The other guy I've met is Ali. A younger man. Very friendly chap. Refers to me as “Besh Muhandis” (Mr. Engineer). He always makes sure I eat a good suhoor. Not just the dates that I save, but he makes sure I eat a bun or something too.

Another superb gentleman I've met is an Ethiopian uncle. Sits on my right. He first got here after doing his Umrah. He was tired beyond words and plopped down in his ihram next to me on Friday. Since then I've watched his spot and he has watched mine as I go out for the loo. Very sweet and jolly person. He reminds me of Qalu (my uncle). Same case, he is also Arabic speaking, so we have a broken communication.

Quran Recitation Update: Chapter 11 Reached.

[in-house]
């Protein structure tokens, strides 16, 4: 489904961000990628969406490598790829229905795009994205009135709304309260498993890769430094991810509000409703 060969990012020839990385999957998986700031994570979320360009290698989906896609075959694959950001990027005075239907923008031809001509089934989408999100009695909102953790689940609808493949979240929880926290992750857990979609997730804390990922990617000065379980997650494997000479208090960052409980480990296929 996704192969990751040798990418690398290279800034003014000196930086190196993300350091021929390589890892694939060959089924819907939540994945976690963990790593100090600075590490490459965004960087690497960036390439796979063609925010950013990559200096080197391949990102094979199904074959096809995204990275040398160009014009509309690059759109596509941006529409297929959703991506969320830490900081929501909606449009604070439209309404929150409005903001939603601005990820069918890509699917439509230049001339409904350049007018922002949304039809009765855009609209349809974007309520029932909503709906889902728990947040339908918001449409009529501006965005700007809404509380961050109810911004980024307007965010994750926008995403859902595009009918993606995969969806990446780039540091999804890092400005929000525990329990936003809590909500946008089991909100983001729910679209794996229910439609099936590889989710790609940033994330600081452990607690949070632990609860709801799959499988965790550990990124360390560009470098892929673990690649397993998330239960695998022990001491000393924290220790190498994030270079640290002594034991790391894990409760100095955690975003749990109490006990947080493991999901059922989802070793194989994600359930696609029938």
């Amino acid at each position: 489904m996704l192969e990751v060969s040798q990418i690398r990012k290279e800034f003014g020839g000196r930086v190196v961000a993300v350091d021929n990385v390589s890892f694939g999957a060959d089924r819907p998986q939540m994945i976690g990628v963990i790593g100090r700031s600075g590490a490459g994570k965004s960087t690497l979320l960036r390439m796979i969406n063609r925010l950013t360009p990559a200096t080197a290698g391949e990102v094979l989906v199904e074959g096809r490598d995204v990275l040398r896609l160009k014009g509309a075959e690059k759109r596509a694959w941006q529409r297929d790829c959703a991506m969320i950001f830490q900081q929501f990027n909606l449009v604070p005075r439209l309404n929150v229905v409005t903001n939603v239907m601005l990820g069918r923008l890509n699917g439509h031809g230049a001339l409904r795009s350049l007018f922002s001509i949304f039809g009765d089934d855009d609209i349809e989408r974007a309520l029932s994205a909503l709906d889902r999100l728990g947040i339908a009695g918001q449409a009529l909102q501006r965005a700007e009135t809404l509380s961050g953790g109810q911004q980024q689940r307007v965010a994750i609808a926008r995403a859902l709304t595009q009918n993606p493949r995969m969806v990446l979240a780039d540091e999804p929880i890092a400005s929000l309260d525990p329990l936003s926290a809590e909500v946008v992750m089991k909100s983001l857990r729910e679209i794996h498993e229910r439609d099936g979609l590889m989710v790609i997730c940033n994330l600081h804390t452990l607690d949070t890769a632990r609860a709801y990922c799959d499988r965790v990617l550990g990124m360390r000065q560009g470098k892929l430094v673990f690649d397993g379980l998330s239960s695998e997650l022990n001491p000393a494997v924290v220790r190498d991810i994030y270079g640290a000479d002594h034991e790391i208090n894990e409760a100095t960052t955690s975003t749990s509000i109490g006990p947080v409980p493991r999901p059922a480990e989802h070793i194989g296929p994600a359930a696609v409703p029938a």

I'd love to hear your views on this topic. Please post in the comments section below! :)


MashaAllah, upon reading this, I am reminiscing my own first ever tahajjuds in a Masjid in the USA. Being a wife and a mother, I never had any chance to pray Tahajjud except for a few times in Madinah shareef. However upon reading this part of the diary, although we were only three women sometimes four in the small temporary masjid, along with a few brothers who were in itekaf (my husband included in the last few days), I was reminded of my own exhilarating experience...the best ever in the USA.
The freindships with people from different parts of the world, is an experience to have. Without speaking the same language, the brotherhood/sisterhood of Islam is something that supersedes need not speak the same language to communicate with other creations of Allah.

Thank you for sharing your experiences. I have been sharing these with my other family members.